19th at 100: Commemorating the Suffrage Struggle and Its Legacies in Northeast Ohio Main MenuIntroductionThe Road to SuffrageThe Struggle at CWRUNotable FiguresAfter SuffrageEinav Rabinovitch-Fox2e56e3d6b4b5f137a53bf7f9d80912f3b70a7958Lauren Dostal628641db4e19e9efe2242726f29ce1860e9c6baeIsabel Fedewa20dc403a88a0fde6c4856bc25beccbae49174777Jewel Yoder Kuhns34ffc591dd6b165c1079a95ab2c0ba1ad4aecf01Kellyn Toombsef2469033dbca72962b50fe7dea33c71c0a45069Abbey Wellsef2cda5c08d1ad75ae8532e3f202032ddc31cee0
Jane Edna Hunter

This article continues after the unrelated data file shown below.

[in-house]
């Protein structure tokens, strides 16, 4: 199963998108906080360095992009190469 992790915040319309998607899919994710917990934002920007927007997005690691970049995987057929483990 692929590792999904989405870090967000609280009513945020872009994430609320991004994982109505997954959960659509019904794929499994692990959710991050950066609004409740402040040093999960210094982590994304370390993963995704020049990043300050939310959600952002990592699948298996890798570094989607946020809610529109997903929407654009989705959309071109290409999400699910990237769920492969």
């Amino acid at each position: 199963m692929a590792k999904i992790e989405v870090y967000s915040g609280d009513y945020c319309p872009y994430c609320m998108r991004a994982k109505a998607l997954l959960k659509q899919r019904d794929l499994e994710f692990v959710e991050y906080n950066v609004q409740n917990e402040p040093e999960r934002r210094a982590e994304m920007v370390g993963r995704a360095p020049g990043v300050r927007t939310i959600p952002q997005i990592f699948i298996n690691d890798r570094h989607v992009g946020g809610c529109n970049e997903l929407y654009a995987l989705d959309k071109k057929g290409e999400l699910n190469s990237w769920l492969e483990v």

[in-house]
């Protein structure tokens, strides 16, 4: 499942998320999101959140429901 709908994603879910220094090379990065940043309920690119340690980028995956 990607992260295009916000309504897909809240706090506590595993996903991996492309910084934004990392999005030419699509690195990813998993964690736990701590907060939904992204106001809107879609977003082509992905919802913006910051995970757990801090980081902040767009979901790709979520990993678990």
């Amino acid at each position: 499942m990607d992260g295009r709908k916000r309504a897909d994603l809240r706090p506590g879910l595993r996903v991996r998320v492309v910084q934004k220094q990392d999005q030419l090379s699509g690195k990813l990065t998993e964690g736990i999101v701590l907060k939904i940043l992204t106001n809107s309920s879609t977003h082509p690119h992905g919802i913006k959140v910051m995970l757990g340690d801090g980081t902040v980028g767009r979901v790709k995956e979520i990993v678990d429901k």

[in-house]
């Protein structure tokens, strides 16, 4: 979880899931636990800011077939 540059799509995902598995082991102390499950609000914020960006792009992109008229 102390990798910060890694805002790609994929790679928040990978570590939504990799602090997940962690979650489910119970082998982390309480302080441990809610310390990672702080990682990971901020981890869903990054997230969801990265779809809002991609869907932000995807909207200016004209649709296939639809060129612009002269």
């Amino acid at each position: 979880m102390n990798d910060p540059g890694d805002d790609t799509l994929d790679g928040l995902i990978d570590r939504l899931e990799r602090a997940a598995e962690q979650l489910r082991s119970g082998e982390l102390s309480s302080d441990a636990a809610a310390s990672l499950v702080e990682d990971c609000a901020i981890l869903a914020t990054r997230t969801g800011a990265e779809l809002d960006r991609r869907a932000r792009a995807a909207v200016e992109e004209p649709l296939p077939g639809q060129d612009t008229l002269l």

12020-05-04T03:18:37+00:00Isabel Fedewa20dc403a88a0fde6c4856bc25beccbae4917477783plain2020-05-04T04:37:13+00:00Isabel Fedewa20dc403a88a0fde6c4856bc25beccbae49174777The daughter of two sharecroppers, her father the child of a plantation overseer and a slave, Jane Edna Hunter keenly felt her racial inheritance. As a young girl she worked as a live-in servant and was given the chance to attend school by a missionary. She took her education as far as she could, attending Marshall Law School in Cleveland, Ohio. Hunter’s background led her to support other poor black girls and women working alone, and she founded the Phillis Wheatley Association in 1911, under its first name, the Working Girls Association. The association provided lodging, job placement, and job training. In addition, Hunter founded the Women’s Civil Rights League of Cleveland. Hunter also worked on the national scale and served as Vice President of the NACW. She received honorary degrees from four different universities and has multiple present day buildings named after her.